The point is that –  when it comes to understanding the nature of the world – we will likely also run out of hardware in our cerebral department, eventually, when we run into the limits of the conceptual framework that we have imposed on it, as those will be the limits of our world as well.  We simply cannot reach beyond our grasp – either physically or intellectually – when it comes to understanding the world we see in our minds in terms that account for our own presence in it – as that would reach beyond the fact of our own physical creation, a fact that is given to us without recourse to justification.

Every man takes the limits of his own field of vision for the limits of the world. (Arthur Schopenhauer)

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About Form and Function

” Reality is created by observers in the universe”  - John Archibald Wheeler, Theoretical Physicist (1911-2008)

To (finally!) continue the thread from the previous post a bit further, it follows we are no innocent bystanders here with respect to the spectacle of the world as we have encountered it; we are implicated in the very creation of it, as a conceptual construct based on our interaction with the world, given that we have no other means of approaching it other than through the realm of our sensory experiences. Here I am revisiting the views held by Schopenhauer in The World as Will and Idea (1818). I wrote about this earlier in 2006. I also share his rejection of naïve realism, or what I would call scientific materialism, that the things we observe in the world are what they appear to be, absolutely, and forever, and not in anyway a function of human perception in the sense that they can be modified based on our understanding of things.

This doesn’t mean that things don’t exist unless they are perceived – the peculiar thing that Berkeley seemed to have believed, but only that – while the world brought us about in a material sense through a process of evolution – we also created it for ourselves conceptually in order to be able to function in it. (Thinking our way around these two seemingly incompatible theories of the world is what Schopenhauer referred to as an antinomy in our faculty of knowledge, and here he follows Kant who has some well-known antinomies of his own.)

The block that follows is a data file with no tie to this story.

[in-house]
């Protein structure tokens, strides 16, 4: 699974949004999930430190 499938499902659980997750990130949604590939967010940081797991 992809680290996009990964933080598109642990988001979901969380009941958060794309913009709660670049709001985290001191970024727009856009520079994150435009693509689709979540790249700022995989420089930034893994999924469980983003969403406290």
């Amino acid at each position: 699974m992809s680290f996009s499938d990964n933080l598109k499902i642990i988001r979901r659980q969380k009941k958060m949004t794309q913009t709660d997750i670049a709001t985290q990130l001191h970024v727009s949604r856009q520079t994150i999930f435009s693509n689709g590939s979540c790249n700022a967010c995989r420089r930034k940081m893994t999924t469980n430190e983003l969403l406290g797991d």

Now it could be argued that it is in fact a useless – if not false – distinction between the world as it is from itself and that very same world as we encounter it through our experiences. Given that we have no other means of accessing it directly in a material sense, is it in fact a meaningful exercise to even refer to it as a matter of some significance? To all intents and purposes, if we never refer to it again, what would be lost in our discussions about the nature of the world?

Kant introduced the “thing-in-itself”, or “ding ansich” in German – to suggest that the true nature of  the world is fundamentally unknowable as we can only grasp the nature of things indirectly through perceiving them as objects in relation to ourselves – how we have experienced them.

In that connection I wrote earlier that  it is one thing to experience the world through one’s senses – it is another thing to experience it logically, e.g., to experience such things as cause and effect, time, space and the various ways in which objects relate to us and each other. If these relationships are permanent features of the physical universe, it wouldn’t matter in what form you encountered them in your experiences, your conclusions about them would be same. But in the end, it would be less important what the world looks like versus what can be abstracted from it. And this would lead me to say that the nature of the world is about function (a method that relates an objective to its instantiation) –  and not form (the manifestation of matter and energy), the latter being  incidental to the process, and a means to an end in terms of being the medium that allows the function to be enabled or expressed.

This is an important view for me and consistent with my argument that we should perhaps be less preoccupied with determining the age, origin and size of the material  universe, by poking into the furthest and oldest region of the universe, looking for clues of sorts – and, instead, look more closely at what the logical or functional nature of the various cosmic events appear to be about,  such as the manifestation of a directional and seemingly intrinsic teleological process leading to ever higher degrees of material complexity and organization, and where this particular process would seem to want to take us to.  As such, the cosmos is a work in progress, and that is as much information as we have about it.